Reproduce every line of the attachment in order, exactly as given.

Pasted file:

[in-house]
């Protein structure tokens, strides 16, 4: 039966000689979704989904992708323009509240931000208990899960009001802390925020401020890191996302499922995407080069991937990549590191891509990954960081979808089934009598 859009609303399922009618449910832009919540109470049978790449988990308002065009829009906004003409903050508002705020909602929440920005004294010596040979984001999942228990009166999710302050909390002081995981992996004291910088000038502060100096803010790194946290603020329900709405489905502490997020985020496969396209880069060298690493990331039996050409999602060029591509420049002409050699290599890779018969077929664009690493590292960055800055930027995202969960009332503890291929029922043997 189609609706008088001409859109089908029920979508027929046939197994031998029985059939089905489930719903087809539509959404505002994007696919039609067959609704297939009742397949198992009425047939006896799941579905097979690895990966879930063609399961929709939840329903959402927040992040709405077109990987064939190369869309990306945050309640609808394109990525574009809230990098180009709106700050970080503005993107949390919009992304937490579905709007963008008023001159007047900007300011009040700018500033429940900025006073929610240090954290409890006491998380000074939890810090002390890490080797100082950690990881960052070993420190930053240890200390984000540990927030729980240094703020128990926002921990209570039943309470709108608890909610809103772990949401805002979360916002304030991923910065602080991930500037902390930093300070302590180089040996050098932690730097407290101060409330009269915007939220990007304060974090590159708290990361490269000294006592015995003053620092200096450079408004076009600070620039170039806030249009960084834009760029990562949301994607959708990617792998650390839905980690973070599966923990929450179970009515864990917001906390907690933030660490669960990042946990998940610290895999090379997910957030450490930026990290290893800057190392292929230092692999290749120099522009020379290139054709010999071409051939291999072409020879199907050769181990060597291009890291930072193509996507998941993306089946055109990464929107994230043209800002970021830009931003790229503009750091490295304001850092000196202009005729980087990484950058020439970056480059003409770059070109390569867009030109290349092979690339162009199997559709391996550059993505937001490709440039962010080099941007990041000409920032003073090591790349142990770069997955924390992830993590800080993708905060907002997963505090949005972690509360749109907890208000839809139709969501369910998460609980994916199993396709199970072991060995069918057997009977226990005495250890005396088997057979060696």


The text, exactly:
[in-house]
């Protein structure tokens, strides 16, 4: 039966000689979704989904992708323009509240931000208990899960009001802390925020401020890191996302499922995407080069991937990549590191891509990954960081979808089934009598 859009609303399922009618449910832009919540109470049978790449988990308002065009829009906004003409903050508002705020909602929440920005004294010596040979984001999942228990009166999710302050909390002081995981992996004291910088000038502060100096803010790194946290603020329900709405489905502490997020985020496969396209880069060298690493990331039996050409999602060029591509420049002409050699290599890779018969077929664009690493590292960055800055930027995202969960009332503890291929029922043997 189609609706008088001409859109089908029920979508027929046939197994031998029985059939089905489930719903087809539509959404505002994007696919039609067959609704297939009742397949198992009425047939006896799941579905097979690895990966879930063609399961929709939840329903959402927040992040709405077109990987064939190369869309990306945050309640609808394109990525574009809230990098180009709106700050970080503005993107949390919009992304937490579905709007963008008023001159007047900007300011009040700018500033429940900025006073929610240090954290409890006491998380000074939890810090002390890490080797100082950690990881960052070993420190930053240890200390984000540990927030729980240094703020128990926002921990209570039943309470709108608890909610809103772990949401805002979360916002304030991923910065602080991930500037902390930093300070302590180089040996050098932690730097407290101060409330009269915007939220990007304060974090590159708290990361490269000294006592015995003053620092200096450079408004076009600070620039170039806030249009960084834009760029990562949301994607959708990617792998650390839905980690973070599966923990929450179970009515864990917001906390907690933030660490669960990042946990998940610290895999090379997910957030450490930026990290290893800057190392292929230092692999290749120099522009020379290139054709010999071409051939291999072409020879199907050769181990060597291009890291930072193509996507998941993306089946055109990464929107994230043209800002970021830009931003790229503009750091490295304001850092000196202009005729980087990484950058020439970056480059003409770059070109390569867009030109290349092979690339162009199997559709391996550059993505937001490709440039962010080099941007990041000409920032003073090591790349142990770069997955924390992830993590800080993708905060907002997963505090949005972690509360749109907890208000839809139709969501369910998460609980994916199993396709199970072991060995069918057997009977226990005495250890005396088997057979060696």